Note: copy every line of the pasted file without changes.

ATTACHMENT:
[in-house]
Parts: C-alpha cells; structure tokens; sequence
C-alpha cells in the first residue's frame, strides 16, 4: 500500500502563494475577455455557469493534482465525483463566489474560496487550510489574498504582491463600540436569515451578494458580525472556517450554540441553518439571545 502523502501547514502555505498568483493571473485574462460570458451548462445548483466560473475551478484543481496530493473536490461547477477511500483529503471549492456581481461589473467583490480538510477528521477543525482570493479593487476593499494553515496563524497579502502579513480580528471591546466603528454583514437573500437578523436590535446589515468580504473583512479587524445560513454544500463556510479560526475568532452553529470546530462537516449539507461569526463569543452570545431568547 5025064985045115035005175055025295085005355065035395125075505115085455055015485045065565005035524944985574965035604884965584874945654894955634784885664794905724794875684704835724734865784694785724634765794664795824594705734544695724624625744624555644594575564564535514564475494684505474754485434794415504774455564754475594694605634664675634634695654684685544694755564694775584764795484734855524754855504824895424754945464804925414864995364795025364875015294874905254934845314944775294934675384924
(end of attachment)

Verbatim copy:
[in-house]
Parts: C-alpha cells; structure tokens; sequence
C-alpha cells in the first residue's frame, strides 16, 4: 500500500502563494475577455455557469493534482465525483463566489474560496487550510489574498504582491463600540436569515451578494458580525472556517450554540441553518439571545 502523502501547514502555505498568483493571473485574462460570458451548462445548483466560473475551478484543481496530493473536490461547477477511500483529503471549492456581481461589473467583490480538510477528521477543525482570493479593487476593499494553515496563524497579502502579513480580528471591546466603528454583514437573500437578523436590535446589515468580504473583512479587524445560513454544500463556510479560526475568532452553529470546530462537516449539507461569526463569543452570545431568547 5025064985045115035005175055025295085005355065035395125075505115085455055015485045065565005035524944985574965035604884965584874945654894955634784885664794905724794875684704835724734865784694785724634765794664795824594705734544695724624625744624555644594575564564535514564475494684505474754485434794415504774455564754475594694605634664675634634695654684685544694755564694775584764795484734855524754855504824895424754945464804925414864995364795025364875015294874905254934845314944775294934675384924